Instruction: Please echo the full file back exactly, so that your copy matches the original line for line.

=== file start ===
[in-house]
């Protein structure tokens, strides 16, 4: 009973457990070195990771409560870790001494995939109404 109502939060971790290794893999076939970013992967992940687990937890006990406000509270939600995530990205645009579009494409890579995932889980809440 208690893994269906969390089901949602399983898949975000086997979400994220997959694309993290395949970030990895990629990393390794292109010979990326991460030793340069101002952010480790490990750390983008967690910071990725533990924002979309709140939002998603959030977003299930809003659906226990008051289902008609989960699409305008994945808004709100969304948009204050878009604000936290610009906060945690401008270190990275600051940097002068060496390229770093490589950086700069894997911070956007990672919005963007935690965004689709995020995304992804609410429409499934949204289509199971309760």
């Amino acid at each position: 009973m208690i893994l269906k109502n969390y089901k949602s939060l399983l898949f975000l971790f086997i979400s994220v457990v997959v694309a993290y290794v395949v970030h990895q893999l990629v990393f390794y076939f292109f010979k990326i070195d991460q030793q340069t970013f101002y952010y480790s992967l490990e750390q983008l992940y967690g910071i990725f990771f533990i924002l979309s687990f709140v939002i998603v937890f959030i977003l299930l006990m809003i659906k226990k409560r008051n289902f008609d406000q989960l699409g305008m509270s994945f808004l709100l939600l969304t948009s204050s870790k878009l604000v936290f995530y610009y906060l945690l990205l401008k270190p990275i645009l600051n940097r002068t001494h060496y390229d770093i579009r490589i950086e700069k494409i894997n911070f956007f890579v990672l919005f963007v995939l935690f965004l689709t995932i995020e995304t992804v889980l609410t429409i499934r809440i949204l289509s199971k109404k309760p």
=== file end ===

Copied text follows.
[in-house]
């Protein structure tokens, strides 16, 4: 009973457990070195990771409560870790001494995939109404 109502939060971790290794893999076939970013992967992940687990937890006990406000509270939600995530990205645009579009494409890579995932889980809440 208690893994269906969390089901949602399983898949975000086997979400994220997959694309993290395949970030990895990629990393390794292109010979990326991460030793340069101002952010480790490990750390983008967690910071990725533990924002979309709140939002998603959030977003299930809003659906226990008051289902008609989960699409305008994945808004709100969304948009204050878009604000936290610009906060945690401008270190990275600051940097002068060496390229770093490589950086700069894997911070956007990672919005963007935690965004689709995020995304992804609410429409499934949204289509199971309760």
């Amino acid at each position: 009973m208690i893994l269906k109502n969390y089901k949602s939060l399983l898949f975000l971790f086997i979400s994220v457990v997959v694309a993290y290794v395949v970030h990895q893999l990629v990393f390794y076939f292109f010979k990326i070195d991460q030793q340069t970013f101002y952010y480790s992967l490990e750390q983008l992940y967690g910071i990725f990771f533990i924002l979309s687990f709140v939002i998603v937890f959030i977003l299930l006990m809003i659906k226990k409560r008051n289902f008609d406000q989960l699409g305008m509270s994945f808004l709100l939600l969304t948009s204050s870790k878009l604000v936290f995530y610009y906060l945690l990205l401008k270190p990275i645009l600051n940097r002068t001494h060496y390229d770093i579009r490589i950086e700069k494409i894997n911070f956007f890579v990672l919005f963007v995939l935690f965004l689709t995932i995020e995304t992804v889980l609410t429409i499934r809440i949204l289509s199971k109404k309760p």